Southeast Asian VC firm East Ventures has made an undisclosed seed investment in Jakarta-based PopBox, an Indonesian startup that produces automated parcel lockers for ‘last mile‘ e-commerce deliveries and is founded by Adrian Lim and Greta Bunawan.
The capital from the seed round is expected to finance expansion of its locker network in Indonesia and the addition of more more product features. ‘Last mile’ delivery is a term used in logistics to describe the delivery of items to consumers, via transport from a hub to a final destination.
With the growth in e-commerce activities in ASEAN markets, the last leg of delivery, where it ends up at the consumer’s home or business, has become challenging, since most consumers are away from home when deliveries are made.
The rise of unattended deliveries has become a significant issue among delivery companies like UPS, FedEx and DHL, with solutions like drone delivery being evaluated in China by Alibaba Group.
PopBox’s solution is a clone of Amazon Locker, with a physical locker for packages to land in after last mile delivery. The locker provides a self-service delivery location to pick up and return packages.
“We took the ‘home’ out of ‘home delivery’ in order to make it even more convenient for customers and merchants alike. By placing artistically-designed PopBox lockers at popular locations throughout Jakarta, customers get to pick up their delivery faster and at lower cost compared to having it delivered to their home, when they may not be around to receive it”, Lim said in a statement to Singapore-based startup community platform Tech in Asia.
Given the specific challenges faced by customers in ranging for deliveries, with courier services mostly making delivery rounds in batches, customers often need to wait for a parcel to arrive and sign for it.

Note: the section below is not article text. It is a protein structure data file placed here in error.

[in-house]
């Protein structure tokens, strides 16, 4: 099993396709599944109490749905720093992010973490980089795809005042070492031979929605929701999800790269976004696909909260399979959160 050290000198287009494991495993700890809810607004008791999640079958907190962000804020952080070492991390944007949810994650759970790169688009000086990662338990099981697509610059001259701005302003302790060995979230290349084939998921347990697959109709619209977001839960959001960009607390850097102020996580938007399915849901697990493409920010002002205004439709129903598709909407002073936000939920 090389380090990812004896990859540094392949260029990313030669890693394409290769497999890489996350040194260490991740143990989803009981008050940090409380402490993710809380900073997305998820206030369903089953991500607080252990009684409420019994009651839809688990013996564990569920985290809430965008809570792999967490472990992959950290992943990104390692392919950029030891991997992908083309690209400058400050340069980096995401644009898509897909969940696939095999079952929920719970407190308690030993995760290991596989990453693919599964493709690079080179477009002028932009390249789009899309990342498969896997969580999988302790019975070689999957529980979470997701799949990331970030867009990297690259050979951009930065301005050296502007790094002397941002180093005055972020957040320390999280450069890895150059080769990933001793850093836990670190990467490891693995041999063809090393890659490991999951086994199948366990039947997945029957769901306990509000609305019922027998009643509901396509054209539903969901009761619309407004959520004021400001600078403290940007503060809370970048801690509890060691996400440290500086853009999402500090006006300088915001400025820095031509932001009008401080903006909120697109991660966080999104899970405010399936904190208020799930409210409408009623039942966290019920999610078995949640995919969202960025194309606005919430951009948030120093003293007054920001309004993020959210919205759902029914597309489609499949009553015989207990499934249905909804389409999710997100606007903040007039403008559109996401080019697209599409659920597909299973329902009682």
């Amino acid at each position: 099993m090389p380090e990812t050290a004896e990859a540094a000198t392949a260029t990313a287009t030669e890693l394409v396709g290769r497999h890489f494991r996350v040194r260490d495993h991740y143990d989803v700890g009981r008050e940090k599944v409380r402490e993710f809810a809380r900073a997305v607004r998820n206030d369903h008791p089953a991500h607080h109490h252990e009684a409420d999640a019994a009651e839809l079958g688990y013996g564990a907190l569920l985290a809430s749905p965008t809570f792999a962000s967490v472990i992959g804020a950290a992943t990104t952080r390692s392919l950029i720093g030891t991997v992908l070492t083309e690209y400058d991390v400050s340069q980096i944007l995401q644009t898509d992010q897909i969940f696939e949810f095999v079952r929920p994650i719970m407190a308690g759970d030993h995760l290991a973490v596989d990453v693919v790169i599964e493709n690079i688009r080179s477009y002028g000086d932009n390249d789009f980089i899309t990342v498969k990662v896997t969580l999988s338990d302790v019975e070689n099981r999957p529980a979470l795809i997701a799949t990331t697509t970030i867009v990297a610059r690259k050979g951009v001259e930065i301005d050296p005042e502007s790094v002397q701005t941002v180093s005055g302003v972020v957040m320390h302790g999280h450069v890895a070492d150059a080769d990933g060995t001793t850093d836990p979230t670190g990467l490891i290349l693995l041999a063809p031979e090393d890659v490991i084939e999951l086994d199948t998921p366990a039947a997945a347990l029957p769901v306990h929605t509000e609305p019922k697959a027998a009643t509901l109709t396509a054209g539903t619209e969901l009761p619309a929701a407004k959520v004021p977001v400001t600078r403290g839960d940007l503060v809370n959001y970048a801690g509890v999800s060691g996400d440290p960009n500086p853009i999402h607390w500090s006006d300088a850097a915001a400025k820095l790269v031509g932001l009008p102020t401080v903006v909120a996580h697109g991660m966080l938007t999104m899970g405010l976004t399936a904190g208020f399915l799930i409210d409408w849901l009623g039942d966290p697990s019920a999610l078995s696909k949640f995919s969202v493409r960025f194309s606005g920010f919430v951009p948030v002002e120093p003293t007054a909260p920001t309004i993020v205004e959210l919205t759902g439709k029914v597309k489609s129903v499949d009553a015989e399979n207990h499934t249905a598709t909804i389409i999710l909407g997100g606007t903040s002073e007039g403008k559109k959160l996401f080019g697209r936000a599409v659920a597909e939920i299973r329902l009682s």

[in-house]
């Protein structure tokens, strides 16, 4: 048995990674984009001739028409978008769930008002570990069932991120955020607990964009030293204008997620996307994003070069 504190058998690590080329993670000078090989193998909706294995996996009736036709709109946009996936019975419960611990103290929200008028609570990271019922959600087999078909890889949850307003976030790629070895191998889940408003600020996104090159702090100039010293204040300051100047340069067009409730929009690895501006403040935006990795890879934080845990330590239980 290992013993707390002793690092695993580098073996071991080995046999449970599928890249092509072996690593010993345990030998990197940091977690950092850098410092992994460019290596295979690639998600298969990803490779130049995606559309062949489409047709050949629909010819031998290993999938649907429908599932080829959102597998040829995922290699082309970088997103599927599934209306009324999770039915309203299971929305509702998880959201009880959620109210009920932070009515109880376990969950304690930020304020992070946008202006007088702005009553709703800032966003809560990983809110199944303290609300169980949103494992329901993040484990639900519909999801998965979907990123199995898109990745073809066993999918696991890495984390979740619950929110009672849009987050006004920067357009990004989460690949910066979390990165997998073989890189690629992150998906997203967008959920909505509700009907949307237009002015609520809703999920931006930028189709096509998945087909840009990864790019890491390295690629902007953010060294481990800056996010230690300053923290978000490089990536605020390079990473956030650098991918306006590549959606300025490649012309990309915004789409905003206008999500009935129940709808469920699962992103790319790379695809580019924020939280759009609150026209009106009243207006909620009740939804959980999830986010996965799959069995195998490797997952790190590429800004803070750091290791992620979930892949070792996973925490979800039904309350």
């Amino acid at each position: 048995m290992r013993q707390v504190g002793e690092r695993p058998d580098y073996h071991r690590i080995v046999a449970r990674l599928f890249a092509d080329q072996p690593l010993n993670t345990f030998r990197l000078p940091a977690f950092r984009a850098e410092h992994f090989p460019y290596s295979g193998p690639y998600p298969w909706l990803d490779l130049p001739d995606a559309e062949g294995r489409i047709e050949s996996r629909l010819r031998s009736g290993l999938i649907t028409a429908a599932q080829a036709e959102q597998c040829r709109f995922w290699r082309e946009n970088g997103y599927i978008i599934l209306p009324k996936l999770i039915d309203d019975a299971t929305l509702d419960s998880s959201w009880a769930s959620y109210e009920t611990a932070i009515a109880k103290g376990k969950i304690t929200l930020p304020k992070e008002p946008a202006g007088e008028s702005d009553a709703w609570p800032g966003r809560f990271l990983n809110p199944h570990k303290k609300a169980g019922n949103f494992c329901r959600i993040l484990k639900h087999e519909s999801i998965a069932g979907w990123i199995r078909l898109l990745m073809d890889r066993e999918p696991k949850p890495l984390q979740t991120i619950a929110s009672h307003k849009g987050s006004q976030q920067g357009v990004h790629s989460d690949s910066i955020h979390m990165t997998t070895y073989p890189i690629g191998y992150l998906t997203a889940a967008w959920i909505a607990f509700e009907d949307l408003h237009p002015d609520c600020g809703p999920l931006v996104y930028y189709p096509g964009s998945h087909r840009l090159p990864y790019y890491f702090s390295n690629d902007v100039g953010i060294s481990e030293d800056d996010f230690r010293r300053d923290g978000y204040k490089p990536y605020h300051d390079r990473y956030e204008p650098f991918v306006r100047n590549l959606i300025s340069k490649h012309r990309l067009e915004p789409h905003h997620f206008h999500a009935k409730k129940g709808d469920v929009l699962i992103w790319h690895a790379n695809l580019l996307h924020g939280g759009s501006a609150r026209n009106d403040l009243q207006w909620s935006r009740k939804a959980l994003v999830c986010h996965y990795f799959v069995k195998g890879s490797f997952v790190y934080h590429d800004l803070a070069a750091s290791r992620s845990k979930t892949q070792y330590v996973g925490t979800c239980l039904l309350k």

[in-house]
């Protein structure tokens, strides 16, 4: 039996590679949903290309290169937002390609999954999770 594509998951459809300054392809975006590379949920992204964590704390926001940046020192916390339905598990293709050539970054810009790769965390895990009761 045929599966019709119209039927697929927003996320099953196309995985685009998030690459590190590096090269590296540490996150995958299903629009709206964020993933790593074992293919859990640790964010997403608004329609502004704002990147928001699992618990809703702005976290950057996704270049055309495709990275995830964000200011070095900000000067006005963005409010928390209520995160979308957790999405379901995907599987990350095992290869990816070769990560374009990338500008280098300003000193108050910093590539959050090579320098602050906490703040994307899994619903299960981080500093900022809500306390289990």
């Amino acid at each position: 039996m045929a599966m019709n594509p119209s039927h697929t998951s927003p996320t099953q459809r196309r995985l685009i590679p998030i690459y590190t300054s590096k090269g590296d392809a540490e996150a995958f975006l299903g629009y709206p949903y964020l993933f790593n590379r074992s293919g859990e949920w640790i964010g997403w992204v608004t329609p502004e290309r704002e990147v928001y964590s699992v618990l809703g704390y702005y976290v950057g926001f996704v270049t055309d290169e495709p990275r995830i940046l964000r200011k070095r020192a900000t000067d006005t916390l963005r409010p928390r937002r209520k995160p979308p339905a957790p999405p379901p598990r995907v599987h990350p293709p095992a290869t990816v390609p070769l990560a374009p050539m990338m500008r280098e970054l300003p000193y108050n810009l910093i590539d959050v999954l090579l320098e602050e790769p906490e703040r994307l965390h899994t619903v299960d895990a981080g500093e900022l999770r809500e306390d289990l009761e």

A lack of receipt will result in the courier returning the package to the post office, where retrieval can prove frustrating to customers.
Combined with delivery challenges caused by Jakarta traffic and the inefficiencies faced in negotiating security checkpoints and dealing with rejected parcels, PopBox aims to provide a solution rendering the delivery process more efficient for both merchants and customers.
PopBox works by having shoppers select PopBox as a pickup option via a partnered site where shoppers have purchased their wares. On confirmation, a code will be sent to the shopper’s phone, which can then be scanned at a PopBox terminal to access the package. PopBox has stated that it has already established several partnerships with e-commerce retailers but has not publicly named them.
Revenue is generated from charging customers subscription fees and per use fees, which vary with the volume transacted. Income is also generated from revenue sharing with courier companies.
Lim’s outlook on the prospects for PopBox are highly optimistic. He said, “With a bit of luck, and once we reach our full rollout potential, our revenue should be in the range of tens of millions US dollars per annum.”
PopBox lockers are currently located at key points within Jakarta: Baywalk Mall, Grand Slipi Tower, Kalibata City Square and East Ventures Hive. They are open 24/7, according to official statements from PopBox.
On a regional basis, PopBox is expected to directly compete with the PopStation service offered by SingPost, which is engaged in the same service as PopBox but has no presence in Indonesia at present.
Commenting on the investment, Willson Cuaca, managing partner of East Ventures, said, “We believe this is a segment that is currently still underinvested and the timing is right for PopBox to be added to Indonesia’s ecommerce ecosystem.”